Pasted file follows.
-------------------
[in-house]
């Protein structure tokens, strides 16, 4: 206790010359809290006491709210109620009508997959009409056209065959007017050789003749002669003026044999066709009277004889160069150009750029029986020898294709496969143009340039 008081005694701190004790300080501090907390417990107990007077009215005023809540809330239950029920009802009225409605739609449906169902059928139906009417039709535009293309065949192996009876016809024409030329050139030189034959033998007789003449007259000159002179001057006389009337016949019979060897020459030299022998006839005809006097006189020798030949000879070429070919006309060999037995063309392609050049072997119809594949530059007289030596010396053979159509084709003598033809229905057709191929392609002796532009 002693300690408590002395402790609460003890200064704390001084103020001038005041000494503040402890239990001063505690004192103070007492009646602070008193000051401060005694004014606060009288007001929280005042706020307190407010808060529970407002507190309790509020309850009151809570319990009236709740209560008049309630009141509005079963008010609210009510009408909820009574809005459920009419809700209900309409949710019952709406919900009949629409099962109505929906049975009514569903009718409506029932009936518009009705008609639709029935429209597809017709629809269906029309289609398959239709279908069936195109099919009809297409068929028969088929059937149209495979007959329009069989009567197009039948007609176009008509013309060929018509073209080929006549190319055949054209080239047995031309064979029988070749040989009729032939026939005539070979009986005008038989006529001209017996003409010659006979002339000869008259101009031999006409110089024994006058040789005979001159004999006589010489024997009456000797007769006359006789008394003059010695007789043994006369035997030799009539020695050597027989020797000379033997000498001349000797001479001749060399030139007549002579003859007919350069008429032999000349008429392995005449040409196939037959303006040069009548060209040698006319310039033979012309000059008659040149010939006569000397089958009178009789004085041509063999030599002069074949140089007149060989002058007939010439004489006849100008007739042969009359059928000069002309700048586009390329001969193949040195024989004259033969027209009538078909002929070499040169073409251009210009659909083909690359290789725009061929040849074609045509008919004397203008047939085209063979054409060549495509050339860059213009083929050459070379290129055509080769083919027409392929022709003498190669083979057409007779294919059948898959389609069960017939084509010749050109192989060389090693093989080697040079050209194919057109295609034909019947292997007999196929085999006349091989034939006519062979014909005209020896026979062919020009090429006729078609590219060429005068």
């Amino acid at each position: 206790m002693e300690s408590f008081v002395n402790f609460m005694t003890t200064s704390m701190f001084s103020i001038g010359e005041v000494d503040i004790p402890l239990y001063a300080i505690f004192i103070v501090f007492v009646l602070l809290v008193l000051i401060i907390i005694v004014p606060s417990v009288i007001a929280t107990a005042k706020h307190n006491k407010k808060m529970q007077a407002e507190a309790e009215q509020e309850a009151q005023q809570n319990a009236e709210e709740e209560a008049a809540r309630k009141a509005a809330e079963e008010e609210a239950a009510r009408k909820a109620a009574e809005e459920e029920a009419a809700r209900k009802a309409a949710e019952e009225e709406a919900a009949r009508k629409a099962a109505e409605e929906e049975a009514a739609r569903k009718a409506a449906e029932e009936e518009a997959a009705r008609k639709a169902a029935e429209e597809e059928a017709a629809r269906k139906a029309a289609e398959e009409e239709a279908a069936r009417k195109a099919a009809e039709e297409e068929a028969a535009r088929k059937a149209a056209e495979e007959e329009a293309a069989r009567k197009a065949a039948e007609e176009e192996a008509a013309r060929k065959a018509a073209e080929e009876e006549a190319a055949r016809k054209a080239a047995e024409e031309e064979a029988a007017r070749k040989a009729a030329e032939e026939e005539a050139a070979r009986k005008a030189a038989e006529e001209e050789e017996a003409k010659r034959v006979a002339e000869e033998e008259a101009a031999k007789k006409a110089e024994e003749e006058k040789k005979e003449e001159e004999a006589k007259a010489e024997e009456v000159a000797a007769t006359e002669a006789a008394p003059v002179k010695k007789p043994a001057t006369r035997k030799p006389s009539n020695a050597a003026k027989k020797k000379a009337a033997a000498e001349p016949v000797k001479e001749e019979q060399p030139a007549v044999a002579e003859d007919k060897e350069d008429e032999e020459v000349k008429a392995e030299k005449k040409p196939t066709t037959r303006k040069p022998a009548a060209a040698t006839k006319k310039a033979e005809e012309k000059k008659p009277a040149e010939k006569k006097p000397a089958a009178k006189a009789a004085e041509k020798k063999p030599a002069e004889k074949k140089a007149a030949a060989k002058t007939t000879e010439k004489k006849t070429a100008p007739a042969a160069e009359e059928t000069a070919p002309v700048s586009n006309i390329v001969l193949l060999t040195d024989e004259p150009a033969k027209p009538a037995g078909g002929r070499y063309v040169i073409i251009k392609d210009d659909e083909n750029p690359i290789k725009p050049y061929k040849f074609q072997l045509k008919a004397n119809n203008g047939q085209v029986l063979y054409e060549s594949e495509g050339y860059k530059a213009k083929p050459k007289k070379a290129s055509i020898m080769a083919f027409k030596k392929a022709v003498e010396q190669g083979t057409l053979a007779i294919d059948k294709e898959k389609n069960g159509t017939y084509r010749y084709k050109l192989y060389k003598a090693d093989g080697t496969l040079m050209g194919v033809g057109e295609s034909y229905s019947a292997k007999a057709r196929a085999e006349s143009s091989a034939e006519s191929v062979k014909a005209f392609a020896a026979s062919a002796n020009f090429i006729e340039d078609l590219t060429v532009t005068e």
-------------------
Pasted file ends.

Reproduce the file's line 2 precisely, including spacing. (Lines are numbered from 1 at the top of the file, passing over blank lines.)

């Protein structure tokens, strides 16, 4: 206790010359809290006491709210109620009508997959009409056209065959007017050789003749002669003026044999066709009277004889160069150009750029029986020898294709496969143009340039 008081005694701190004790300080501090907390417990107990007077009215005023809540809330239950029920009802009225409605739609449906169902059928139906009417039709535009293309065949192996009876016809024409030329050139030189034959033998007789003449007259000159002179001057006389009337016949019979060897020459030299022998006839005809006097006189020798030949000879070429070919006309060999037995063309392609050049072997119809594949530059007289030596010396053979159509084709003598033809229905057709191929392609002796532009 002693300690408590002395402790609460003890200064704390001084103020001038005041000494503040402890239990001063505690004192103070007492009646602070008193000051401060005694004014606060009288007001929280005042706020307190407010808060529970407002507190309790509020309850009151809570319990009236709740209560008049309630009141509005079963008010609210009510009408909820009574809005459920009419809700209900309409949710019952709406919900009949629409099962109505929906049975009514569903009718409506029932009936518009009705008609639709029935429209597809017709629809269906029309289609398959239709279908069936195109099919009809297409068929028969088929059937149209495979007959329009069989009567197009039948007609176009008509013309060929018509073209080929006549190319055949054209080239047995031309064979029988070749040989009729032939026939005539070979009986005008038989006529001209017996003409010659006979002339000869008259101009031999006409110089024994006058040789005979001159004999006589010489024997009456000797007769006359006789008394003059010695007789043994006369035997030799009539020695050597027989020797000379033997000498001349000797001479001749060399030139007549002579003859007919350069008429032999000349008429392995005449040409196939037959303006040069009548060209040698006319310039033979012309000059008659040149010939006569000397089958009178009789004085041509063999030599002069074949140089007149060989002058007939010439004489006849100008007739042969009359059928000069002309700048586009390329001969193949040195024989004259033969027209009538078909002929070499040169073409251009210009659909083909690359290789725009061929040849074609045509008919004397203008047939085209063979054409060549495509050339860059213009083929050459070379290129055509080769083919027409392929022709003498190669083979057409007779294919059948898959389609069960017939084509010749050109192989060389090693093989080697040079050209194919057109295609034909019947292997007999196929085999006349091989034939006519062979014909005209020896026979062919020009090429006729078609590219060429005068």